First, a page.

This course explores all aspects of practical infectious disease management in animal shelters, including prevention, diagnosis, management, and outbreak investigations.
Animals in shelters face a higher risk of infectious disease than companion animals in most other settings. While it is inevitable that sick animals will occasionally enter shelters (as well as rescue/ foster/ HQHVSN settings), disease transmission and endemic disease in animal shelters and shelter-associated programs can usually be prevented. Actions taken by shelter staff and veterinarians can mean the difference between a couple of sick animals and a large-scale outbreak.
In this course, students will use shelter cases to learn about how various diseases occur in companion animal populations; how to prevent, diagnose, and manage these diseases in diverse shelter resource settings including those involving foster homes; and what to do if an outbreak does occur. Emphasis will be on practical knowledge and strategies that go beyond individual diagnostic testing, disinfection, and vaccination to uncover why animals in shelters get sick and what shelter professionals can do to minimize disease.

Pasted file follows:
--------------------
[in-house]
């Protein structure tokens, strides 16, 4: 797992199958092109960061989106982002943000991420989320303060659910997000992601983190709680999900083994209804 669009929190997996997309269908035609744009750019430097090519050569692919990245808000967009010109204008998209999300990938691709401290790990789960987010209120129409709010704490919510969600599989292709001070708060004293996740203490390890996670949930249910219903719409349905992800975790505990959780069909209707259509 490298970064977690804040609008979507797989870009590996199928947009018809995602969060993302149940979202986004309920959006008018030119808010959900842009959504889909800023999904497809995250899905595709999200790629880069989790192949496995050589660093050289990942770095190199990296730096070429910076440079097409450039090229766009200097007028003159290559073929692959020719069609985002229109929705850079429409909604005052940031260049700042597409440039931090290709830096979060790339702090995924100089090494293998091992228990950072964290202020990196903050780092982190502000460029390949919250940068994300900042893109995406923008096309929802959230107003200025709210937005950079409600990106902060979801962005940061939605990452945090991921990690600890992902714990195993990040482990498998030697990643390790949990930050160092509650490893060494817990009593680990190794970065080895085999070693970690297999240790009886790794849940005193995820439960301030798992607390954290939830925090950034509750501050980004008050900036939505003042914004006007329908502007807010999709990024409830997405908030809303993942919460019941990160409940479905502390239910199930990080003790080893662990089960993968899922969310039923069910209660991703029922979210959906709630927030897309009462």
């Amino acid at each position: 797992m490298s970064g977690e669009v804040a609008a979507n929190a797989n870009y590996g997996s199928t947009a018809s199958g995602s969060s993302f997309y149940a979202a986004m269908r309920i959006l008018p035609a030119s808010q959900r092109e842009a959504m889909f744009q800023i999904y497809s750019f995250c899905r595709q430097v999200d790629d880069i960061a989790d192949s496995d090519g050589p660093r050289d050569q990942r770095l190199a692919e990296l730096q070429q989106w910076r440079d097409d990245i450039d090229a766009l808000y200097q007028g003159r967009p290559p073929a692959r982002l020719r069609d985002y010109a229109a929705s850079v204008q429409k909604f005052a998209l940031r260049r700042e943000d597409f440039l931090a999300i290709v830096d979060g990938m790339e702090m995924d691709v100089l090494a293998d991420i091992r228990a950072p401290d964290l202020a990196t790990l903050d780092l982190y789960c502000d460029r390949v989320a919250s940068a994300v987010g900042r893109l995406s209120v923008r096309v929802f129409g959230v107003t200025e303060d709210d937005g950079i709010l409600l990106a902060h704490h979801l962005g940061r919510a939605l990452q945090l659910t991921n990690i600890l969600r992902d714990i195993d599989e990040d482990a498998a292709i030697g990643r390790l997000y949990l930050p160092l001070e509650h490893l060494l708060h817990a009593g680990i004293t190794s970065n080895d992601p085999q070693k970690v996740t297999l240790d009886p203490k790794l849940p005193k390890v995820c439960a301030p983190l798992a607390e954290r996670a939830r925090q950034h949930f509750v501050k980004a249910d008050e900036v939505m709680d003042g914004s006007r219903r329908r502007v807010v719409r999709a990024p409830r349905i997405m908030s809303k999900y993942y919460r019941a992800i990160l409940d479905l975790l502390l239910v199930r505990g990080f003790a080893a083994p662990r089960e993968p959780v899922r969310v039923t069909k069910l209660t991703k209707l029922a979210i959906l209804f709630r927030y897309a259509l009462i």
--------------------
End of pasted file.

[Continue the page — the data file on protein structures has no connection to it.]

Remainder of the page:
- Course Lead Instructors: Emilia Wong Gordon, DVM, DABVP (Shelter Medicine Practice)
- Course Number: VME 6934 all sections
- Semester Credit Hours: 3
- Term: Spring
- Syllabus: Syllabus
- Pre-Requisites/Co-Requisites: Access to a local animal shelter where you can gather population data and have access to animal shelter software reports.